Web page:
An Iraqi commander says troops are moving toward the local government complex in Mosul's Islamic State-held western side amid the heaviest clashes since the start of the new push more than two weeks ago.
Yesterday Iraqi troops encountered the heaviest clashes yet with Islamic State group fighters.
Major General Haider al-Maturi of the Federal Police Commandos Division told the Associated Press that Isis militants dispatched at least six suicide car bombs, which were all destroyed before reaching the troops. The militants, he said, are moving from house to house and deploying snipers.
The wave of heavy resistance comes as Iraqi forces launched attacks against Isis-held neighbourhoods in western Mosul from three points yesterday morning. The Federal Police are closing in on the city's main government complex in the Dawasa neighbourhood and Iraq's special forces are attempting to push into the Shuhada and Mansour neighbourhoods.
Isis fighters have "some mortar (teams) and snipers positioned inside homes," said Iraqi special forces Major Ali Talib, explaining that US-led coalition airstrikes have helped destroy some of the Isis defences, but clashes are still ongoing.
Al-Maturi, of the federal police, said his troops are now some 500 metres away from the government complex.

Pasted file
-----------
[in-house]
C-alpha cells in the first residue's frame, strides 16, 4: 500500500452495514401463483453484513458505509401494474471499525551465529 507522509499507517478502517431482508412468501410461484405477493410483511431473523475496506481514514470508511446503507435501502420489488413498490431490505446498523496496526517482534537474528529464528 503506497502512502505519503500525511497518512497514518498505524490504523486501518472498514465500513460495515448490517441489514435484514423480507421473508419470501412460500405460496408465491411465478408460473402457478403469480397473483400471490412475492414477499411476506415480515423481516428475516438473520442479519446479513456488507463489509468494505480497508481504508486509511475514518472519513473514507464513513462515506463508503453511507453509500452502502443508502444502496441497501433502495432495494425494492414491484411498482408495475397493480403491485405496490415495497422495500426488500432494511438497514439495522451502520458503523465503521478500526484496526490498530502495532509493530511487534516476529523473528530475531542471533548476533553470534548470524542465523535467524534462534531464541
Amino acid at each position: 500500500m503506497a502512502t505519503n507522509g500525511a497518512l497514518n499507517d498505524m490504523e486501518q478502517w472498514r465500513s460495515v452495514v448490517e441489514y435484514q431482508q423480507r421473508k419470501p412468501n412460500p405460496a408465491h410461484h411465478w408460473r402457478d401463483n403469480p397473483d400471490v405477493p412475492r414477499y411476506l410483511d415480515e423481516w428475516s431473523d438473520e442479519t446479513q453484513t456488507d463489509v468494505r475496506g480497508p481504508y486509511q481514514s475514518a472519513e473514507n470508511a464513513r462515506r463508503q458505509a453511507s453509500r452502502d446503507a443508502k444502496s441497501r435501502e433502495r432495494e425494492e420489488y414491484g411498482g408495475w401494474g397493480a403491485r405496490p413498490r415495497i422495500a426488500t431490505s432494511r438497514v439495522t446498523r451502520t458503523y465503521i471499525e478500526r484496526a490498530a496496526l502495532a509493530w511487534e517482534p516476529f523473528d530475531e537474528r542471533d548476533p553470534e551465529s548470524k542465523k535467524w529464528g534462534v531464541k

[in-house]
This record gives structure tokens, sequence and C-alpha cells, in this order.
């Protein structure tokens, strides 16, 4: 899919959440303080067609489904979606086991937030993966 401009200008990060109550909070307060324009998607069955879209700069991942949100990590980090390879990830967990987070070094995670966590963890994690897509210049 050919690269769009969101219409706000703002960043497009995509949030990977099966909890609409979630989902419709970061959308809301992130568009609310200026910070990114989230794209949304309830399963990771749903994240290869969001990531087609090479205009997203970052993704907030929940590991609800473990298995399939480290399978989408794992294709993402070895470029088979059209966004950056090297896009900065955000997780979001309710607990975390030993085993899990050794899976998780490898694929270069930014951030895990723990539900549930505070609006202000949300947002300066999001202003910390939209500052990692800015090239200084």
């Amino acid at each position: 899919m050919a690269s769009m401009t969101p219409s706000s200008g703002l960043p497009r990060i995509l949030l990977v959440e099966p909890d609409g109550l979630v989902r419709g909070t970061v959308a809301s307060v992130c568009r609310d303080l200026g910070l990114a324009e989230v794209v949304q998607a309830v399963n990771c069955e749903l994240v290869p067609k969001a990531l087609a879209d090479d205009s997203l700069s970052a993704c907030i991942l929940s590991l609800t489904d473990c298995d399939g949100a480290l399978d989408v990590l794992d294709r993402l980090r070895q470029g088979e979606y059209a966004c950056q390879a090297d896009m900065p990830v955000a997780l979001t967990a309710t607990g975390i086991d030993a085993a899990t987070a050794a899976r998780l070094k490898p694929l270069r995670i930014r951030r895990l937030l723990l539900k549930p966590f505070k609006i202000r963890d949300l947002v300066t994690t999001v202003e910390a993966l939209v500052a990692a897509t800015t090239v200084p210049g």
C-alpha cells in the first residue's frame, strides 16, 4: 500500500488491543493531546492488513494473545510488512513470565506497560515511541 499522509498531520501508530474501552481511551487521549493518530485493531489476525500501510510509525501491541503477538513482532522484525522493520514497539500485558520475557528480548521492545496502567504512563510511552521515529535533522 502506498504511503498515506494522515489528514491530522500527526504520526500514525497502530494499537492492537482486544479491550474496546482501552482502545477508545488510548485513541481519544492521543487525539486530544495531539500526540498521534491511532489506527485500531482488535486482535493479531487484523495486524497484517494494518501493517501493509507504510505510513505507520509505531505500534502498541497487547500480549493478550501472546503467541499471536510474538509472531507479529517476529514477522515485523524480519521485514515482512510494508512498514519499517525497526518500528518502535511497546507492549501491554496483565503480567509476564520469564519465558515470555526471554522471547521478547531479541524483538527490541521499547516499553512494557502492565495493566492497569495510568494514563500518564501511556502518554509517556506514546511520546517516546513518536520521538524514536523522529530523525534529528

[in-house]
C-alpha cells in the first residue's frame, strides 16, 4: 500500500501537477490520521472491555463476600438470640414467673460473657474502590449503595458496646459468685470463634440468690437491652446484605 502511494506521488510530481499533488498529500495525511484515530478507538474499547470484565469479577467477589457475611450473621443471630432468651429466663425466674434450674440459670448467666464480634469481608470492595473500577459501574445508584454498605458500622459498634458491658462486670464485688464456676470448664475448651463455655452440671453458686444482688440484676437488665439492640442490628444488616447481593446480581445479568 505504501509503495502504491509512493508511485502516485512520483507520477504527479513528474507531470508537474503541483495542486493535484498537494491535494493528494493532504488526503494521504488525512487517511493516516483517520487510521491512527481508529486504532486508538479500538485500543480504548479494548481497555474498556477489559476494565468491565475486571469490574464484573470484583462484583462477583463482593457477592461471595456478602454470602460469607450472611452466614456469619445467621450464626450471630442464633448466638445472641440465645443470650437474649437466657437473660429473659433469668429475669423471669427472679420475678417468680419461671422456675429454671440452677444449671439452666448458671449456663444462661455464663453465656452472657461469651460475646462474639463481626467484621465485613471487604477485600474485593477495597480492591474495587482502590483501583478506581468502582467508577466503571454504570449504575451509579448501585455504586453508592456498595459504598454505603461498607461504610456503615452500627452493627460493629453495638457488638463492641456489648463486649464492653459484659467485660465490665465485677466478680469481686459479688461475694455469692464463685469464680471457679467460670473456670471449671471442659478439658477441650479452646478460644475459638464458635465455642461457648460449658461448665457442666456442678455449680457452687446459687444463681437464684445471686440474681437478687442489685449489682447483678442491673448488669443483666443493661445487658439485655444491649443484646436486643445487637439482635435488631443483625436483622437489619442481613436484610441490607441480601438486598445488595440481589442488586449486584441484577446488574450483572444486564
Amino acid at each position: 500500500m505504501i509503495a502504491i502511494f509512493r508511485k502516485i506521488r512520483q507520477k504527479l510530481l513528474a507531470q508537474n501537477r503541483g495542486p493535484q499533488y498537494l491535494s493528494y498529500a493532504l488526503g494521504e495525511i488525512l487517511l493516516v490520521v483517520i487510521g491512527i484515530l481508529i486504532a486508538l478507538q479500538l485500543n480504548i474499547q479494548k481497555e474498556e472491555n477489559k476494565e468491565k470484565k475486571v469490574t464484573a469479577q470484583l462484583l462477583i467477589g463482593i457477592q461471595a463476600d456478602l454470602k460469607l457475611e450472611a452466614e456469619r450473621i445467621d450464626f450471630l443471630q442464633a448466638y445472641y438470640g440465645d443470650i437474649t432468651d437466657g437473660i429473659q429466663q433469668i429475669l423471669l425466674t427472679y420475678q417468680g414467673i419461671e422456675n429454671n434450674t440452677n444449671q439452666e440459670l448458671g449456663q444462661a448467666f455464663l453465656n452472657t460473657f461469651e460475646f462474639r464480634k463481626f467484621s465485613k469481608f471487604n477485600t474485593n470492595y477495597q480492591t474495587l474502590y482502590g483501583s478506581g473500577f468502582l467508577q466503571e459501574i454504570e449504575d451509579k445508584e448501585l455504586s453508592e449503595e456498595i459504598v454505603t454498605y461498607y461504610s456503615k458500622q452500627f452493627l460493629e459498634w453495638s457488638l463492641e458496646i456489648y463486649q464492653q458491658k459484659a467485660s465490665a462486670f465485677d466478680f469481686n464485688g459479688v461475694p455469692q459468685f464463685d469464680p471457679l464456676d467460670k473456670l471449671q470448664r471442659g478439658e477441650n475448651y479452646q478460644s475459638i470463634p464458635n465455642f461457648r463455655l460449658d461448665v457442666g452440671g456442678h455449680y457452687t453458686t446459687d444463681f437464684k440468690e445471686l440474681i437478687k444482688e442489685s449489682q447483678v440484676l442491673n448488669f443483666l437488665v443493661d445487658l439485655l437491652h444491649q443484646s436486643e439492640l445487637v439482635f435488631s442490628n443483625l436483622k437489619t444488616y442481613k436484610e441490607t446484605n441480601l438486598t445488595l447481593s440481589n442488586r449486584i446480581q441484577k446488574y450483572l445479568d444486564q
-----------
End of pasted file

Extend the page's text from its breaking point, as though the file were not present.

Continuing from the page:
It comes as The Hague, Netherlands-based Organisation for the Prohibition of Chemical Weapons said in a statement the organisation was "seriously concerned" about reports of chemical weapons use in Mosul.
"The OPCW has asked Iraqi authorities for more information and has offered its assistance to the Iraqi investigation," the statement said.
The alleged attack occurred last week in eastern Mosul, an area declared fully liberated by Iraqi forces in January. The attack hit a neighbourhood along the Tigris River, which roughly divides the city in two. Hospital officials said 10 patients were admitted for exposure and would be discharged in the coming days.
The United Nations warned that the alleged use of chemical weapons, if confirmed, would be a war crime and a serious violation of international humanitarian law.
The push on Mosul's west was launched about two weeks ago after the eastern half of the city was declared "fully liberated" in January.
The operation to retake Mosul officially began in October after more than two years of slowly clawing back territory from Isis militants. Isis overran nearly a third of Iraq - including Mosul the country's second largest city - in the summer of 2014.